Saturday, April 11, 2009

A Little Shameless Self-Promotion

My story, Family Tree, is now available online at Afterburn SF. I'm so excited!

Have a happy Easter, everyone!

Thursday, April 9, 2009

Who's Your Narrator?

Many years ago, I had a professor ask me this question. At the time, I had no idea what he meant. Who's my narrator? Sure, I understood that story or novel written in first person had a narrator. But what about one written in third person?

Consider the following example:

I didn't wasn't planning to steal anything when I went into the store. But when I stood in the checkout line, my hand darted out of my pocket, and my fingers closed around a pack of gum. Then, between one heartbeat and the next, my hand was safely back in my pocket again, the gum tucked away like it had a right to be there. And when the checkout girl didn't notice, I understood that this was a game. Just like my mother had always said.

This bit was written in first person (that is, from the point of view of the shoplifter). Here, the narrator is easy to identify. Who's telling the story? The woman, of course. But take a look at this example:

Carol wasn't planning on stealing anything when she went into the store. But when she stood in the checkout line, her hand darted out ofher pocket, and her fingers closed around a pack of gum. Then, between one heartbeat and the next, her hand was safely back in her pocket again, the gum tucked away like it had a right to be there. And when the checkout girl didn't notice, Carol understood that this was a game. Just like her mother had always said.

This was written in third person. So who is telling the story? Who is making the reader understand that Carol wasn't consciously thinking of shoplifting? Who is giving that little glimpse into Carol's mind when she thinks of this as a game? Again, it's the narrator.

Even if your story is not written in first person, there is a narrator. There is that invisible person who is describing the scene, giving insight into the characters' minds, and putting a spin on the entire story.

Yes, a spin. In the previous bit, the narrator might have added some incendiary comment ("Just like her mother, the thief, had always said.") Or perhaps some words to make Carol a more sympathetic person ("Carol understood this was a game. And, after what she'd gone through, who could blame her?")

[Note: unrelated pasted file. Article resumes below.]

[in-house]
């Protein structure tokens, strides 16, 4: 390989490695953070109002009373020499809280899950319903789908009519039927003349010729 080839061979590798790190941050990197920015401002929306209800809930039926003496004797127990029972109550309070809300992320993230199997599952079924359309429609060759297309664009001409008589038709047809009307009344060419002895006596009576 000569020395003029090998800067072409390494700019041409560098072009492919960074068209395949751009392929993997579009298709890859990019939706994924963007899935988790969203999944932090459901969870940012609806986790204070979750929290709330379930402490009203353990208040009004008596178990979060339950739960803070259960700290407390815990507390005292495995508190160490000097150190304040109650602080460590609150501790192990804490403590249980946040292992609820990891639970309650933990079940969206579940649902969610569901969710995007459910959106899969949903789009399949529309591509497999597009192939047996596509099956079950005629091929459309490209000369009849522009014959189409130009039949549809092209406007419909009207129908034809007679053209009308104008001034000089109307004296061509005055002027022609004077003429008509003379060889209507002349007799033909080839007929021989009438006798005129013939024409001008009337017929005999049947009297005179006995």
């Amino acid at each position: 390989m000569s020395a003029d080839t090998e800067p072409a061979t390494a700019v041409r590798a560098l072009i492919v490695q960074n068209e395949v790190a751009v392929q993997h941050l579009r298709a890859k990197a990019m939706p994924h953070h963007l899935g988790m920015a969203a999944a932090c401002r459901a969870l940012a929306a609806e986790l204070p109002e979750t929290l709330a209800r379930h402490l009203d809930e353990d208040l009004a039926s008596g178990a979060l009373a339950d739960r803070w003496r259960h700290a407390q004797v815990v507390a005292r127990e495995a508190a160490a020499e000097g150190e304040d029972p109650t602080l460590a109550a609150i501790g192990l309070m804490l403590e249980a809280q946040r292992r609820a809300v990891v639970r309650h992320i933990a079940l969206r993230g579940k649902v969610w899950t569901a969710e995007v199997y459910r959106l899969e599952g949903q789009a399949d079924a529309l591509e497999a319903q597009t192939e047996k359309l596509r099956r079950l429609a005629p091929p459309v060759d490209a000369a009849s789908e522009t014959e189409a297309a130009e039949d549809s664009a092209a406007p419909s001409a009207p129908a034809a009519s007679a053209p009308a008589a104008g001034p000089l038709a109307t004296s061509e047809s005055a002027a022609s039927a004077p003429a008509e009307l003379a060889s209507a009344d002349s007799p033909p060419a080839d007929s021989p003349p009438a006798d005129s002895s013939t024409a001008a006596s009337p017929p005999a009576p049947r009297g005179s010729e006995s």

The narrator decides what will be said. She (or he) will determine what details the reader is meant to notice. She will be the one who looks into the character's minds and records what he sees. In any story, understanding your narrator is extremely important.

A few years ago, long after I first heard about the narrator, I had the pleasure of hearing a lecture by children's author,
Gary Schmidt. Mr. Schmidt said that he always asks his students to consider their narrator when they begin to write. It was his belief that, until a writer knows who the narrator is, the book will lack focus. I have to agree with him; understanding your narrator is as important as understanding your characters.

Sunday, April 5, 2009

Don't Set Your Stories in the Kitchen

One of the best pieces of advice I ever received came from a forum post written by an editor of a small magazine. She was discussing her slush pile and said that if she had to read another story that took place in a kitchen, she just might have to tear her hair out. "Do writers know how many stories begin in kitchens?" she asked, clearly annoyed. "And do those writers realize how boring that is?" (I truly wish I knew who said this because I 'd love to give her credit for the terrific insight; however, I don't even remember which forum it was.)

After reading that post, I went through all of my stories and - much to my chagrin - 90% of them took place in kitchens. Or living rooms. Or they began in a bedroom with the main character waking up (which, according to this same forum post, was even worse than beginning a story in a kitchen).

So what's wrong with writing about a kitchen. After all, interesting things can happen in a kitchen, can't they? Well, yes and no. Consider the following scenario:

Greg and Kate are having an arguement. They've been married for a year, but Greg thinks that the shine has already come off their relationship because Kate is so focused on her goal to have a baby that she's scheduled thier love making, thus taking all the fun and sponteniety out of their intimacy.

Okay, now take this scenario and put it into one of the following settings:

a) a 50th anniversary party for Greg's parents which is being held in an exclusive country club

b) a kitchen

Which of the settings makes the story more interesting?

If you are writing this argument in a kitchen in which the only two characters present are Greg and Kate, you are missing some opportunities to create tension. At the party, Greg and Kate are in a public place. Now their flaring tempers are put under even more pressure because they will probably want to remain civil to one another in order to not embarrass the family or themselves. Maybe one or both of them has been drinking too much. Maybe they have begun to argue in the cloakroom only to be interrupted by great aunt Myrtle or cousin Fred...

So you see, just by changing the setting, you are able to rachet the tension up and make the argument much more interesting.

I'm sad to say that, many times, I still opt for the safety of a kitchen or living room setting. I think this is because I am a lazy writer at heart. Kitchens are much easier to write about than restaurants. The kitchen is a very confined space; you don't have to think about the placement of the doors and tables or worry about describing the other customers or the waitstaff. It's much easier to write about a kitchen. But it is, as the editor rightly noted, it is also much more boring.